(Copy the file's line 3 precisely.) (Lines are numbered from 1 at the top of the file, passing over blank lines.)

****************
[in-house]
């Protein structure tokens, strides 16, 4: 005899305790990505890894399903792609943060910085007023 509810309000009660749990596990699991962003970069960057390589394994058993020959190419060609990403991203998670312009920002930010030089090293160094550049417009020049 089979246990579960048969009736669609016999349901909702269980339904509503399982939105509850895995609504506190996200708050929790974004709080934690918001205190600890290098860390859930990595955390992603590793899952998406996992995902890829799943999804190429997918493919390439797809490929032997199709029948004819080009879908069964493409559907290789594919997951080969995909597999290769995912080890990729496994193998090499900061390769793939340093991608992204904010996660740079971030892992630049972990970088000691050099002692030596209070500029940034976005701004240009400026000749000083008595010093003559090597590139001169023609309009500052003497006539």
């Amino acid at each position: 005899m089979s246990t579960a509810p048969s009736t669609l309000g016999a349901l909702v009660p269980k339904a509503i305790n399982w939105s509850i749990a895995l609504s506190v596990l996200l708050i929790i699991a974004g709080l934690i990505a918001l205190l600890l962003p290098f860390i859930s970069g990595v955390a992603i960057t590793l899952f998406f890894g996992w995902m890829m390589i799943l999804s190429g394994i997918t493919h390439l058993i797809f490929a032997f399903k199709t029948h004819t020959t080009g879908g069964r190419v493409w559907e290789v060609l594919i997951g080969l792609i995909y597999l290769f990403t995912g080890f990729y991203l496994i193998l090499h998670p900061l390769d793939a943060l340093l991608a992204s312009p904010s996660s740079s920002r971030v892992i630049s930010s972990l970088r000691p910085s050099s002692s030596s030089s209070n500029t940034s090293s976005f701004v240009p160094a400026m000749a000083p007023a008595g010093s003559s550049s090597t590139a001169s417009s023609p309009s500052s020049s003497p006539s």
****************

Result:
């Amino acid at each position: 005899m089979s246990t579960a509810p048969s009736t669609l309000g016999a349901l909702v009660p269980k339904a509503i305790n399982w939105s509850i749990a895995l609504s506190v596990l996200l708050i929790i699991a974004g709080l934690i990505a918001l205190l600890l962003p290098f860390i859930s970069g990595v955390a992603i960057t590793l899952f998406f890894g996992w995902m890829m390589i799943l999804s190429g394994i997918t493919h390439l058993i797809f490929a032997f399903k199709t029948h004819t020959t080009g879908g069964r190419v493409w559907e290789v060609l594919i997951g080969l792609i995909y597999l290769f990403t995912g080890f990729y991203l496994i193998l090499h998670p900061l390769d793939a943060l340093l991608a992204s312009p904010s996660s740079s920002r971030v892992i630049s930010s972990l970088r000691p910085s050099s002692s030596s030089s209070n500029t940034s090293s976005f701004v240009p160094a400026m000749a000083p007023a008595g010093s003559s550049s090597t590139a001169s417009s023609p309009s500052s020049s003497p006539s």